However, feed is one of the biggest factor. For example, have two neighbours, raising mainly dairy cows, but have a couple beefx too. One has a good feed and don't restrict it at all during winter before calving. Another keeps a very simple diet of hay. Both use AI, the same bulls too. The first most of the time has pretty big calves and often has to assist. Uses Simmental, Angus, sometimes Belgian blue, and mostly dairy sires. Two c-sections in the past two years, one dairy calf and one angusx calf. The second farmer rarely has any trouble calving, used Belgian blue on heifers without problems, and had a calving which required c-section only once, when he used BB on a beefx heifer of a certain breed, which should probably never be crossed with BB.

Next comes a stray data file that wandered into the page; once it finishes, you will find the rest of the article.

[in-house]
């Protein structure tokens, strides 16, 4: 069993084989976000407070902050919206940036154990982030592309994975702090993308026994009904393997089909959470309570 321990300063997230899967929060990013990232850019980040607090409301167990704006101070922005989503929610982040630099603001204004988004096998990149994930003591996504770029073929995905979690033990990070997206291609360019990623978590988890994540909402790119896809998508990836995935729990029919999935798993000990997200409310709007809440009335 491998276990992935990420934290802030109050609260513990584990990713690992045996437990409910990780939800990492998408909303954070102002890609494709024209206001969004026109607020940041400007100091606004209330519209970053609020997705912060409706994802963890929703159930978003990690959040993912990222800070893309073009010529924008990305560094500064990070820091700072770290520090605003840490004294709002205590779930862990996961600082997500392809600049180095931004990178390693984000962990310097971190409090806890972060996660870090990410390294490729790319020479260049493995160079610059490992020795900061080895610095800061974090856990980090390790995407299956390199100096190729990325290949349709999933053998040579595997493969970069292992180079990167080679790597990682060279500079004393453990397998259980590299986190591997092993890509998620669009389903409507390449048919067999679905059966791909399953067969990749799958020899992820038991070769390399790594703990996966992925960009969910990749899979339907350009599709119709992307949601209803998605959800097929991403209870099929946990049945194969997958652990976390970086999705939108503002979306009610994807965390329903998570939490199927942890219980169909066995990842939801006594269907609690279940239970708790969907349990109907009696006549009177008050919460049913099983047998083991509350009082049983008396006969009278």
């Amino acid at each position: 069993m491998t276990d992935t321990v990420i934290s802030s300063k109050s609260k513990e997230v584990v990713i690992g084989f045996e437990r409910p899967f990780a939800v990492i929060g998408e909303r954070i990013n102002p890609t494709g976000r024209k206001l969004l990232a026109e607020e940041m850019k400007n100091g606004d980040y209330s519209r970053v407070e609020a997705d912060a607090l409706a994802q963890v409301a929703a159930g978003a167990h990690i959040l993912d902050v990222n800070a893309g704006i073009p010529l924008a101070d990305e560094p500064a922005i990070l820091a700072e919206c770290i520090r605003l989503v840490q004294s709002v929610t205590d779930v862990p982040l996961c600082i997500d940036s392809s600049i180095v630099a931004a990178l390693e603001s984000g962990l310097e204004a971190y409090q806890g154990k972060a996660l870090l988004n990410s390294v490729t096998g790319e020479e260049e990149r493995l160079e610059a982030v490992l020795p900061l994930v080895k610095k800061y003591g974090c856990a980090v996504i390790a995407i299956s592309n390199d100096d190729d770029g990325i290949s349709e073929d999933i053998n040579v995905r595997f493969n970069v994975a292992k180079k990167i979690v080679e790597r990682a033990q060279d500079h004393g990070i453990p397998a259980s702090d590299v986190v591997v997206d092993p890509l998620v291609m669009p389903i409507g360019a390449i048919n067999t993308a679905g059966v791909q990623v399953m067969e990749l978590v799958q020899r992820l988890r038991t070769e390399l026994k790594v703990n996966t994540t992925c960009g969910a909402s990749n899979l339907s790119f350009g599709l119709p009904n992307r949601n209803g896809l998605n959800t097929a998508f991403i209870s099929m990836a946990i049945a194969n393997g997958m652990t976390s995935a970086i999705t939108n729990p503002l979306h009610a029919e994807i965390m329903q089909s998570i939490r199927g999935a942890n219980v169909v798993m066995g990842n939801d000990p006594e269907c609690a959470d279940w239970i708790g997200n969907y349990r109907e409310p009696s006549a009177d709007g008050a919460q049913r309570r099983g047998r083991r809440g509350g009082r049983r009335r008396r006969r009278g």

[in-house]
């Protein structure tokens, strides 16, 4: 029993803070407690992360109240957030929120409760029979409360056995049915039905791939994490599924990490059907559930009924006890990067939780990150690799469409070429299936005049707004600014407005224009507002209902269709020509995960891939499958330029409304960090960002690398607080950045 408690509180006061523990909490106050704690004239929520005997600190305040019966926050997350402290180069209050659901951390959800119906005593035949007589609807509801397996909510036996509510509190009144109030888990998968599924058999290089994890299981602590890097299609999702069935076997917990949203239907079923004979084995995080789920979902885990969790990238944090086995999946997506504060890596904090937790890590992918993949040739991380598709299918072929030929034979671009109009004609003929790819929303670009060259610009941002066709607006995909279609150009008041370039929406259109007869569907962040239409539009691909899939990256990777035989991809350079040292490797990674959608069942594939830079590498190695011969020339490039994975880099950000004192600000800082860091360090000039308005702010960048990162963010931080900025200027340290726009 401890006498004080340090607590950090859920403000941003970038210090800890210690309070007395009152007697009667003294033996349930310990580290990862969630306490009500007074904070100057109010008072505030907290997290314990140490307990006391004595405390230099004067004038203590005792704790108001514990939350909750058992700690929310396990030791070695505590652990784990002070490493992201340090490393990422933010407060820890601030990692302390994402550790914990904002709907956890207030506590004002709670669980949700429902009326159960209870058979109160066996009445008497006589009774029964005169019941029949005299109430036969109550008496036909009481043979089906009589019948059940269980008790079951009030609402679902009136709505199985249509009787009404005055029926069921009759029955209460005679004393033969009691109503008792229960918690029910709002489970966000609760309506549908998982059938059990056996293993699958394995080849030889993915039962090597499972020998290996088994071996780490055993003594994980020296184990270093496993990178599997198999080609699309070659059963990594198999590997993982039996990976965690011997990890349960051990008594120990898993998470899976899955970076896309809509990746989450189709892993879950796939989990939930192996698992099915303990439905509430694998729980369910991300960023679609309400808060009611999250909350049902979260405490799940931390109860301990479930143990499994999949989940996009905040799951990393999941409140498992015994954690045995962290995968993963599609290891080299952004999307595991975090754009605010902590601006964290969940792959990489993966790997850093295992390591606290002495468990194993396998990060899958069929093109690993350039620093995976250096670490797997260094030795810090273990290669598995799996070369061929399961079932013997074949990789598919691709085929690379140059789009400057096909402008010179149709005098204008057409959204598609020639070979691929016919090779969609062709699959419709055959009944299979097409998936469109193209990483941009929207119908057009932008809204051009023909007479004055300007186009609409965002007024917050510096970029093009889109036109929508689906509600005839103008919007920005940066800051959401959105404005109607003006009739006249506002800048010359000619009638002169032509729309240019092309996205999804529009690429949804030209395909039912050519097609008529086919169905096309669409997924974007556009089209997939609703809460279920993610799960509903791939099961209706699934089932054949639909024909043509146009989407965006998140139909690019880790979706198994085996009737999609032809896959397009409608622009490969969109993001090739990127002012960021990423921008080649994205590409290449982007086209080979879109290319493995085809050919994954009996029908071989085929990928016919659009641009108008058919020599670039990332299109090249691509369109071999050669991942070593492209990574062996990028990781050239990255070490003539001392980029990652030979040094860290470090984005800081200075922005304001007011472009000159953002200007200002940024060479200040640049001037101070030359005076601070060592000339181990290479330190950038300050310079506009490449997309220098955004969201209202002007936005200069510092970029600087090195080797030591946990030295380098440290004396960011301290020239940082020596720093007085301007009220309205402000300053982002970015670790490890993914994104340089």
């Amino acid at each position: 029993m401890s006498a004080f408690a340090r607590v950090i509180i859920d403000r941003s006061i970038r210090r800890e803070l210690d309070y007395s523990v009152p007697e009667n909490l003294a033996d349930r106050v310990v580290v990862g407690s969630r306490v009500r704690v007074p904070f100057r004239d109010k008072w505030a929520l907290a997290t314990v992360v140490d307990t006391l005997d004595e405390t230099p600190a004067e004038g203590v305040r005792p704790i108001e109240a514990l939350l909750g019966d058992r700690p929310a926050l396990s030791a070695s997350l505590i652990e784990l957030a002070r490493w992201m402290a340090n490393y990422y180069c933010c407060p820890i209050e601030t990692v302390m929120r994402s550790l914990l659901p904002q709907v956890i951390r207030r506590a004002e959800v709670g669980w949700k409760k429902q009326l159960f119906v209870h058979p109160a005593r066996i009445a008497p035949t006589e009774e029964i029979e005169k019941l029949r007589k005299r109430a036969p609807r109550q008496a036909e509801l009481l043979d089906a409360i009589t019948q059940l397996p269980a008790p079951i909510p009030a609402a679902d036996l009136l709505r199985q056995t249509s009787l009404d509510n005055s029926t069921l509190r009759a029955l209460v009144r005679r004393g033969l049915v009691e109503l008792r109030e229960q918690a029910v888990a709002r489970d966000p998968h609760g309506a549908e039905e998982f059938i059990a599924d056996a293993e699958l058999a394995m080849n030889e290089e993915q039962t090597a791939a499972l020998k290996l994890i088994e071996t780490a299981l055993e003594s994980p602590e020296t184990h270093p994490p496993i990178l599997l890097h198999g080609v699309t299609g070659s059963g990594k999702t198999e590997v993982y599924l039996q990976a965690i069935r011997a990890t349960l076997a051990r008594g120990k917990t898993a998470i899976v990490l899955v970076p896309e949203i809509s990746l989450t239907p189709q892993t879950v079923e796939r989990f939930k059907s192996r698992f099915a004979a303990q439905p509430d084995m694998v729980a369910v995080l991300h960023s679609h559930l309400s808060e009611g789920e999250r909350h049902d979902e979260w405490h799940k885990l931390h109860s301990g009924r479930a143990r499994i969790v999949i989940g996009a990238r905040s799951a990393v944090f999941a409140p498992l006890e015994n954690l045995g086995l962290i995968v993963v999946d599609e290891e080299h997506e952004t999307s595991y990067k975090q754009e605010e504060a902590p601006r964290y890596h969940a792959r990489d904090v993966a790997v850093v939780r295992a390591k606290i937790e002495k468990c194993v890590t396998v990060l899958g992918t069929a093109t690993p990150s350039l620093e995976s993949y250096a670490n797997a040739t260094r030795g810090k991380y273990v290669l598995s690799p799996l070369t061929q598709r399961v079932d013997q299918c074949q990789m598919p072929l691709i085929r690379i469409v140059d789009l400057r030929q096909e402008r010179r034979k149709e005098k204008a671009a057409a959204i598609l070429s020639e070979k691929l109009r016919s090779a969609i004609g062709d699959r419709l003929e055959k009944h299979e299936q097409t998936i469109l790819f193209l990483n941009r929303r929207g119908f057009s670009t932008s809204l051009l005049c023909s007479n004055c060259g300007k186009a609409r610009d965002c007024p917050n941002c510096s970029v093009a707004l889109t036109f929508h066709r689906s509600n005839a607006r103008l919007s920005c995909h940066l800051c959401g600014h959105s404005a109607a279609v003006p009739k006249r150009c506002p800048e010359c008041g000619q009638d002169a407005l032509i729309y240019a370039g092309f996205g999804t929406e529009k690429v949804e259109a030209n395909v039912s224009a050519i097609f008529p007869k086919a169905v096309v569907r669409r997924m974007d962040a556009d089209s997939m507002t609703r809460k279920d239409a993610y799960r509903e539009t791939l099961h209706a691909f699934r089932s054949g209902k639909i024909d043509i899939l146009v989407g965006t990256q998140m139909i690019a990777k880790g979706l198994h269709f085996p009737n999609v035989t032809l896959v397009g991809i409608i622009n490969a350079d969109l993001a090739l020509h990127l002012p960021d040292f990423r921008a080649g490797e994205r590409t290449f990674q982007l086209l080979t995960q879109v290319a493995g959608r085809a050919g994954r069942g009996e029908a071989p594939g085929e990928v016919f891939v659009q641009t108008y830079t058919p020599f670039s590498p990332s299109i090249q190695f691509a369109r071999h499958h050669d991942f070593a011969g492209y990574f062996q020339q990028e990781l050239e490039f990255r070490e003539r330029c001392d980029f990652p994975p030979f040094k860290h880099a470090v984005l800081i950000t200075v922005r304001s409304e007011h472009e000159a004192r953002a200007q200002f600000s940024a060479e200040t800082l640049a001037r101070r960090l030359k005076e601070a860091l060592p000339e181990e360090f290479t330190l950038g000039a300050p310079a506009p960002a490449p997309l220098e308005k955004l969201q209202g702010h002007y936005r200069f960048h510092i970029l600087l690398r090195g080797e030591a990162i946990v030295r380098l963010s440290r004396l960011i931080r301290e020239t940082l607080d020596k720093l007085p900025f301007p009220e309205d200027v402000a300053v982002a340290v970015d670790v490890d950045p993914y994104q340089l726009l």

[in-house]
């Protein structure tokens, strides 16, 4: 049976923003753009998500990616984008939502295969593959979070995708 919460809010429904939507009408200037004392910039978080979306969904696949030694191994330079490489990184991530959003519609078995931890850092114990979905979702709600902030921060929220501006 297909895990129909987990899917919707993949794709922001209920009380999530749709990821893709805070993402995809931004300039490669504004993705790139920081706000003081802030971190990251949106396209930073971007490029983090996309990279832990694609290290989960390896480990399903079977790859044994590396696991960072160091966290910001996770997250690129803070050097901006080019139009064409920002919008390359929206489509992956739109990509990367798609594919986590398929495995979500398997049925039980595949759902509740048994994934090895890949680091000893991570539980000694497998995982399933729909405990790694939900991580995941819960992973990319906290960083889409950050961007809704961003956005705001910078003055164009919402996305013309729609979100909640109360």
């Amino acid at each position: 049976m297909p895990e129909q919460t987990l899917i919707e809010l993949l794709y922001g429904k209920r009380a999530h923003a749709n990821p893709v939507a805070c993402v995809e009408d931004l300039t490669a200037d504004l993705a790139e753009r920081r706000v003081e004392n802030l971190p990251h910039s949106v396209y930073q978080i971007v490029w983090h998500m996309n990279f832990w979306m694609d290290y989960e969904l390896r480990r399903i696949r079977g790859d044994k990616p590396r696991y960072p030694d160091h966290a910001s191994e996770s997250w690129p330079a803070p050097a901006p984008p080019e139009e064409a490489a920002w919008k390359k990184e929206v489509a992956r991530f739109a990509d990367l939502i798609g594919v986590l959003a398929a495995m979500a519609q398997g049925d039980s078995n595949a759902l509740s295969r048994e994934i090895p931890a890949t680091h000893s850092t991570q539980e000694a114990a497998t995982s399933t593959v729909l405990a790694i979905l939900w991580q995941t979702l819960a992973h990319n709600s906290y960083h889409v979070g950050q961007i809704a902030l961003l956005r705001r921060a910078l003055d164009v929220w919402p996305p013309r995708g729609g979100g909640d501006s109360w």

Have seen newborn calves of the first farmer last winter and they all easily were 100-110lbs...
 

sim.-ang.king

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The more you feed them, the more they grow. Doesn't matter if they're born yet or not. Get your cows thinned down, and I bet you will see a difference.
 

True Grit Farms

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Bright Raven":2b7jdb2i said:
My birthweights average about 15 to 20 pounds higher than Fire Sweep Simmental Ranch on similar matings. For example, Hook's Broadway will throw calves here that average about 110 pounds. Remember, he has a CE OF 4.1!!! The Broadway calves delivered at Fire Sweep have averaged about 80 pounds. In fact, I am not using him in the future. I am trading her a cane of 7 straws for a cane of 9 Grandmaster straws.

Fire Sweep manages under much higher endophyte toxin levels in her forage than I do. Her stocking rate is probably 3 times higher than mine. My pastures have more diversity and probably more clovers. Plus, my cows ARE BIGGER cows on average.